The Folate Debate
Powers, Mike, Human Ecology Forum
Folate deficiency in pregnant women can cause birth defects in their children. For some women, the deficiency is a result of improper diet. But for others a cellular metabolism problem is the culprit. Professor Patrick Stover's research in folate metabolism may lead to methods to reduce folate deficiency.
In February 1996 the U.S. Food and Drug Administration declared that beginning in 1998 folic acid will be include in the list of nutrients that are added to Americans' food by food manufacturers.
The reason? Insufficient levels of folate in pregnant women increase the risk of birth defects of the head and spinal cord. These deformities, called neural tube defects, include spina bifida, a condition in which part of the spinal cord remains outside the body, and anencephaly, in which the skull and brain fail to form completely. There is also some recent evidence that folate deficiency may be associated with facial deformities such as cleft palate.
Approximately 3,000 children are born with neural tube defects every year in the United States. Children born with spina bifida may have paralyzed legs, develop bowel and bladder control problems, and be confined to a wheelchair. About 30 percent have some degree of mental retardation. Children with anencephaly are stillborn or die soon after birth. The FDA feels that half these births are the result of folate deficiency in the mothers.
According to Division of Nutritional Sciences assistant professor Patrick Stover, the subject of all this concern is a common B-vitamin that plays a major role in our health and physical development.
"Folate allows cells to grow at a rapid rate, so it's extremely important for pregnant women," says Stover, who conducts research on folic acid metabolism. He adds that insufficient levels of folate have been linked to other problems, including cardiovascular disease and cancer.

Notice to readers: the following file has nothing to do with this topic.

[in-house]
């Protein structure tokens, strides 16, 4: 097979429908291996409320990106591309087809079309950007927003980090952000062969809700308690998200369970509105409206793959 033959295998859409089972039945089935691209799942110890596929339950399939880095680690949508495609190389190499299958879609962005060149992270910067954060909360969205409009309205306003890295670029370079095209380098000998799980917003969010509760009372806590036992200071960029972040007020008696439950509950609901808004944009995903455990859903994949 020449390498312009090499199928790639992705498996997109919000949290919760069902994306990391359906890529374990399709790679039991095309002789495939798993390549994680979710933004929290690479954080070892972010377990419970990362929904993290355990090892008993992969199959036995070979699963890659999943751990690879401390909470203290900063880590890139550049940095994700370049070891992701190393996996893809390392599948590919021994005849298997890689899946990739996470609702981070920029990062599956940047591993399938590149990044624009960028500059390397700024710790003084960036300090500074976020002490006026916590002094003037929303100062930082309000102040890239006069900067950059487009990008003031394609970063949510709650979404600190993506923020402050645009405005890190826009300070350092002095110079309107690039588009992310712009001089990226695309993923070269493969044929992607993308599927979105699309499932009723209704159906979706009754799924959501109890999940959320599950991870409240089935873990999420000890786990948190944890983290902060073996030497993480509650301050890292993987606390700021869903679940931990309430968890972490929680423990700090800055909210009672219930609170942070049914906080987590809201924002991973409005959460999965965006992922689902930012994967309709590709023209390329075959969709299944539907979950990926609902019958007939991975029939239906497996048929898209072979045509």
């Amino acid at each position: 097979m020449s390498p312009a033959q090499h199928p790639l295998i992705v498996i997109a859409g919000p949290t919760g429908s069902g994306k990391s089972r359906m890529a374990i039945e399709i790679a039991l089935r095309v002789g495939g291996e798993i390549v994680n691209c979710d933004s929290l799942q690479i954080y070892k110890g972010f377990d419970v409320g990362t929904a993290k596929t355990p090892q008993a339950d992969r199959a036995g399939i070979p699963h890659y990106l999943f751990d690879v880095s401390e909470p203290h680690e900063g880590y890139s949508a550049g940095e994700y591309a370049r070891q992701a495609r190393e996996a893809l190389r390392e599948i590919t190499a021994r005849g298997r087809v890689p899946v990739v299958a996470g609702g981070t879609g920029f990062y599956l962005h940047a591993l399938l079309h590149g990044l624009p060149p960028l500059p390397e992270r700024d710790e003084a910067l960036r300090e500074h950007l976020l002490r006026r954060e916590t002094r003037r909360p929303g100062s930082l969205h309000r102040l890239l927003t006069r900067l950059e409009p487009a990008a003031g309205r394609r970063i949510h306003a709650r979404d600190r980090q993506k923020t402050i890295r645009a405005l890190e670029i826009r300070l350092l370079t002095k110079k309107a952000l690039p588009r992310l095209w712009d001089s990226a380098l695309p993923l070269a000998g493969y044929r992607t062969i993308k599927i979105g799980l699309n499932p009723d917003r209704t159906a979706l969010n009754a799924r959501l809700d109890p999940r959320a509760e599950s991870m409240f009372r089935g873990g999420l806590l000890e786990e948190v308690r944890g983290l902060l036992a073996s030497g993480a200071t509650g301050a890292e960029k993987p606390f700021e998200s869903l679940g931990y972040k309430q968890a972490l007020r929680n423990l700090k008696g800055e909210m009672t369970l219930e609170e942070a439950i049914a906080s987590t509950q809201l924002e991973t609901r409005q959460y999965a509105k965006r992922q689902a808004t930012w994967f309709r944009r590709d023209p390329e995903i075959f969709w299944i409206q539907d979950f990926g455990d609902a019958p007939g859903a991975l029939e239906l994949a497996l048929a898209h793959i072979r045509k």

"This is because so many reactions at the cellular level are dependent on folate. Therefore, you can get a range of pathologies associated with folate deficiency."
Folate was first discovered in the late 1930s and was immediately recognized as being critical to cell proliferation. Chemically, it acts as a catalyst for the creation of DNA and proteins, which in turn are necessary for cell division. Not only does folate play a critical role in fetal development, it is also required for the growth of cancerous tumors. Stover says that within two years of the discovery of the structure of folate, antifolates - drugs that function as antagonists to the vitamin - were created that turned out to be successful anticancer agents.
Folate is readily available in most foods. It's found at the highest levels in beans and peas and is also high in many vegetables and a number of fruits. Some breakfast cereals also are excellent sources. Breads and grains have smaller but still significant levels of folate. Even fast foods like breakfast sandwiches and convenience foods like powdered instant breakfasts are good sources of the vitamin.
One problem with naturally occurring folate, says Stover, is that it's very unstable and can be destroyed during cooking. For this reason, it's important to eat a lot of raw fruits and vegetables. Synthetic folate (folic acid), however, which will be used to supplement food products, is quite stable and can withstand cooking. The FDA plan calls for adding folic acid to enriched breads, flours, corn meals, pastas, rice, and other grain products.
The goal of the fortification program is to ensure that all women of childbearing age (the U.S. Public Health Service puts women ages 15 to 44 in this category) consume at least 0.4 milligram, but no more than 1.0 milligram, of folic acid each day. The one exception is women who have already had a child with a neural tube defect, who are urged to take 4.0 milligrams a day. The decision to target all women was made because neural tube defects occur in the first few weeks of pregnancy, before most women even know they're pregnant. …